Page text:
Organ-specific fate, recruitment, and refilling dynamics of tissue-resident macrophages during blood-stage Malaria
Lai, Si Min
Newell, Evan W.
Date of Issue2018
School of Biological Sciences
Inflammation-induced disappearance of tissue-resident macrophages represents a key pathogen defense mechanism. Using a model of systemic blood-stage malaria, we studied the dynamics of tissue-resident macrophages in multiple organs to determine how they are depleted and refilled during the course of disease. We show that Plasmodium infection results in a transient loss of embryonically established resident macrophages prior to the parasitemia peak. Fate-mapping analysis reveals that inflammatory monocytes contribute to the repopulation of the emptied niches of splenic red pulp macrophages and hepatic Kupffer cells, while lung alveolar macrophages refill their niche predominantly through self-renewal. Interestingly, the local microenvironment of the spleen and liver can “imprint” the molecular characteristics of fetal-derived macrophages on newly differentiated bone marrow-derived immigrants with remarkably similar gene expression profiles and turnover kinetics. Thus, the mononuclear phagocytic system has developed distinct but effective tissue-specific strategies to replenish emptied niches to guarantee the functional integrity of the system.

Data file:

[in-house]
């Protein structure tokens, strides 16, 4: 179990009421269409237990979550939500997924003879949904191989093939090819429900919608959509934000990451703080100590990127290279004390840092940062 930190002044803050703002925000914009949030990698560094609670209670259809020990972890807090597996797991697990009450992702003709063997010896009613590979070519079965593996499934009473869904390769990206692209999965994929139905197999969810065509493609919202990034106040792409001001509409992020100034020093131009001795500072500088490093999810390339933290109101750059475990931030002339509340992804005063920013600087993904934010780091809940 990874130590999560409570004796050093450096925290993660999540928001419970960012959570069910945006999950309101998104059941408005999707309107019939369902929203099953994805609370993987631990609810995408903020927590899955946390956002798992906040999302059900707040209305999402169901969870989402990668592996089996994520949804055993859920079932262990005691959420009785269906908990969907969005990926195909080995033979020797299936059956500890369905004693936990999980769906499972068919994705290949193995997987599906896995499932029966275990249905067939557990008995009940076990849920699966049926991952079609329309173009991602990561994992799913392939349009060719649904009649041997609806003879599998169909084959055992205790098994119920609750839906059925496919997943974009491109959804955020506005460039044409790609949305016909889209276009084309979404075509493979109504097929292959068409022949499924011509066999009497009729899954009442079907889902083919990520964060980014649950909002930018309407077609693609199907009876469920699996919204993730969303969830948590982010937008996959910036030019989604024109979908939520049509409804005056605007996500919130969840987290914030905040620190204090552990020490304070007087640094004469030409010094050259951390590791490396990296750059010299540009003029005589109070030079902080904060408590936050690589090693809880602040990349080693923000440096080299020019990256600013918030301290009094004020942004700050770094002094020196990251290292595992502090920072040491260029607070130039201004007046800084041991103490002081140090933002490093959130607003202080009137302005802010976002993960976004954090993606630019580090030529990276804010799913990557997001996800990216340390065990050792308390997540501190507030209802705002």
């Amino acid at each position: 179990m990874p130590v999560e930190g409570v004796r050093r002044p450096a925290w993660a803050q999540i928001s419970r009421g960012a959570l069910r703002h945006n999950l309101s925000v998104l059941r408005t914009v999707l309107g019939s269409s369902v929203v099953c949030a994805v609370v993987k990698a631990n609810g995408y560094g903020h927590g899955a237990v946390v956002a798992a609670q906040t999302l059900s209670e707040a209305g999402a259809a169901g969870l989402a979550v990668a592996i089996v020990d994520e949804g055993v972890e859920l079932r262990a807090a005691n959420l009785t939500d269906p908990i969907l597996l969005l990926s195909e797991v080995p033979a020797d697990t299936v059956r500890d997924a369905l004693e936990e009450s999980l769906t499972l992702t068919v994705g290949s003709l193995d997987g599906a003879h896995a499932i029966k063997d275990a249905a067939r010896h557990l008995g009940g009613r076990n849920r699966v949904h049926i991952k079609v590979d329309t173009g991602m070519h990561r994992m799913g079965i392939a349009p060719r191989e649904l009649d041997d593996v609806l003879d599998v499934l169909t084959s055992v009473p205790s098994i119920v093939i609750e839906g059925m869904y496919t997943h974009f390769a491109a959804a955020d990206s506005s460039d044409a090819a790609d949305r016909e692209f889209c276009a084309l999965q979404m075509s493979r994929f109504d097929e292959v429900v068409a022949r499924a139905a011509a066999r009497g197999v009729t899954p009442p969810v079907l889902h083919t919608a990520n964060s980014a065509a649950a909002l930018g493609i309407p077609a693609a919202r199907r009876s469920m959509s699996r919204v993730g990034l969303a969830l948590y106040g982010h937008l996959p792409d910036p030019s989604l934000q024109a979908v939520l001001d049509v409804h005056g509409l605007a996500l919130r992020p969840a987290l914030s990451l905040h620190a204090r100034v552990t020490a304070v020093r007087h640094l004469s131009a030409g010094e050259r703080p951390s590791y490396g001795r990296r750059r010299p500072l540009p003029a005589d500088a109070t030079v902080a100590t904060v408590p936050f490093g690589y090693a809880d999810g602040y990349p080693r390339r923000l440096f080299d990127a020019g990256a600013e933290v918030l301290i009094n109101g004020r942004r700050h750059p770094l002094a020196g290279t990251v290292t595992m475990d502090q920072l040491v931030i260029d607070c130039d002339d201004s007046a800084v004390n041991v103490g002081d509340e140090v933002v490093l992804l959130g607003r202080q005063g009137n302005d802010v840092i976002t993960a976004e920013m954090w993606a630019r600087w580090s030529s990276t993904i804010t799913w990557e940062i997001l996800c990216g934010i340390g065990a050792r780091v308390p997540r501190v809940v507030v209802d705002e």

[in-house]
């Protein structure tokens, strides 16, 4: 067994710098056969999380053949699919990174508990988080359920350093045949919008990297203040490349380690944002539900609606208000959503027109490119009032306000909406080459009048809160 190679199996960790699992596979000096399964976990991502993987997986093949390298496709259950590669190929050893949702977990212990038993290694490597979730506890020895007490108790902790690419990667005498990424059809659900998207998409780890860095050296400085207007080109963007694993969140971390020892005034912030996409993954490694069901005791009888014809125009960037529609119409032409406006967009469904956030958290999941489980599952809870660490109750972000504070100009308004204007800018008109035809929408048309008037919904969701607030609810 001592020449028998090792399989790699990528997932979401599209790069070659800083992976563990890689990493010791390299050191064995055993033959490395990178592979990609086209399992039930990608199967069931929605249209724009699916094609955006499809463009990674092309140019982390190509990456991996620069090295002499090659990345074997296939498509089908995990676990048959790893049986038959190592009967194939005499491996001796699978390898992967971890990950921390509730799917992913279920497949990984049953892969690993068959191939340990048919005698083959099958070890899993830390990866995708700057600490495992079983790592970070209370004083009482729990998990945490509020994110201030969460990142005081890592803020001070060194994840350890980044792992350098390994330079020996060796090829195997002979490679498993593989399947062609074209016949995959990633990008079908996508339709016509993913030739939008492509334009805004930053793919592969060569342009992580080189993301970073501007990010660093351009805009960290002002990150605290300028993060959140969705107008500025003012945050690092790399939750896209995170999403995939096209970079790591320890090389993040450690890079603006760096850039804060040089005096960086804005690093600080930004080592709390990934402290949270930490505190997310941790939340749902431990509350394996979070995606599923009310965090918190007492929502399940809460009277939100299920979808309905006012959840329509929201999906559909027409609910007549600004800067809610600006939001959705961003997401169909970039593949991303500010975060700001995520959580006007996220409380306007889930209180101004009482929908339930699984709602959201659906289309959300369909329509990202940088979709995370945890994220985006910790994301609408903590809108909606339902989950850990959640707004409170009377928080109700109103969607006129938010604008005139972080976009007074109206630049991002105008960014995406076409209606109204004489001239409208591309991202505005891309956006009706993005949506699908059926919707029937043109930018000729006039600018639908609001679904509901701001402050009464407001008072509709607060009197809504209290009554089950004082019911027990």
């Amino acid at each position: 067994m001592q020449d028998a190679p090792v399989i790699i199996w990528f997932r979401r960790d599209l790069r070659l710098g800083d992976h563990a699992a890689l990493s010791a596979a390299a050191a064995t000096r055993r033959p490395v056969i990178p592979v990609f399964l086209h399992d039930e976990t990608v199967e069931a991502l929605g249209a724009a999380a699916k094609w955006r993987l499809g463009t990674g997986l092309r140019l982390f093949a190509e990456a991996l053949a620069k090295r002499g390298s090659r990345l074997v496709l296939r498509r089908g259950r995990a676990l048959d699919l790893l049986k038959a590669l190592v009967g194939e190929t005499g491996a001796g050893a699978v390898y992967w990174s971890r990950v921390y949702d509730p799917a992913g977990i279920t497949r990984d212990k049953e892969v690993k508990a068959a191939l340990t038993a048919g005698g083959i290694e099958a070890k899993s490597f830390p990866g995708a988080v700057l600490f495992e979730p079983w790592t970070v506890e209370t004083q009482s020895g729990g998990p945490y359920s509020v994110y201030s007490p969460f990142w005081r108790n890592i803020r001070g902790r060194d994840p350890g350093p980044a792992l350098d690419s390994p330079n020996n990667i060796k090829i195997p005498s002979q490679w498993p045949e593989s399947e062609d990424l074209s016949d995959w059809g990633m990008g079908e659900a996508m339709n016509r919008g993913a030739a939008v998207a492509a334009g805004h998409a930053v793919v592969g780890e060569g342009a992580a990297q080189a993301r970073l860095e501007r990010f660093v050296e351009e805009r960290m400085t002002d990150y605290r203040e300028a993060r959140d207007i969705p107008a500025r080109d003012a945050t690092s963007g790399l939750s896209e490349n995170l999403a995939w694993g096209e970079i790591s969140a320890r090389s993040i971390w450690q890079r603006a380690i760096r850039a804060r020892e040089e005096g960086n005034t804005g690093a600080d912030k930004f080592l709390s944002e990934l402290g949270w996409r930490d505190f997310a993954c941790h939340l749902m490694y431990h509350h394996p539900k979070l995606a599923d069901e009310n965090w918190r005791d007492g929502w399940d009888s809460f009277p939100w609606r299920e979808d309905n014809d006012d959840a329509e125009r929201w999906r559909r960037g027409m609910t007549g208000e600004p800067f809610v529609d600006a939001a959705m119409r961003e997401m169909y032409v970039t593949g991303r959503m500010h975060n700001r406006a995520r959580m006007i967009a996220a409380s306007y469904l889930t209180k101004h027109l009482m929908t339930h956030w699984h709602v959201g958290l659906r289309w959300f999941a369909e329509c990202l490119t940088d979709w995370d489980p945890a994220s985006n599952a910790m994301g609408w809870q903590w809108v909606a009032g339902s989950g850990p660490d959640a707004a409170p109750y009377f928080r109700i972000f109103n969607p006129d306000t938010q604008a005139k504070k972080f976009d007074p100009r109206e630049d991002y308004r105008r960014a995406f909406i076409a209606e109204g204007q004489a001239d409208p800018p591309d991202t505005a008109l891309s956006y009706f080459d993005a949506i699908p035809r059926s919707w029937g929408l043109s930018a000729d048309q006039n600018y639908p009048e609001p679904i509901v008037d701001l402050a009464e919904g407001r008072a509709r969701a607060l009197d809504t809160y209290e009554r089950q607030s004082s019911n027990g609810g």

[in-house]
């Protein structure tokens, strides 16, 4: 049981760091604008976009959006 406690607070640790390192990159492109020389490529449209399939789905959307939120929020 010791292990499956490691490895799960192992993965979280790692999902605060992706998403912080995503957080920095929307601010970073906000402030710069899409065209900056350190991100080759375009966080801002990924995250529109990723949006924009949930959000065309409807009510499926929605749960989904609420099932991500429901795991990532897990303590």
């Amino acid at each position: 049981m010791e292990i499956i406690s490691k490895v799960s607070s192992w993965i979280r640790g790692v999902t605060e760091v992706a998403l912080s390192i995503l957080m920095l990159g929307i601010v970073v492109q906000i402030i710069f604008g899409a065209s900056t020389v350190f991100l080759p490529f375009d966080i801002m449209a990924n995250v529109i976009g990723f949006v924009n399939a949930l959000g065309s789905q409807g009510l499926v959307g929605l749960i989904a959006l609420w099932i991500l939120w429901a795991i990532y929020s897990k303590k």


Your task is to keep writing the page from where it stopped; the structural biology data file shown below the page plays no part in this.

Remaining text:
© 2018 The Author(s). This is an open access article under the CC BY-NC-ND license (http://creativecommons.org/licenses/by-nc-nd/4.0/).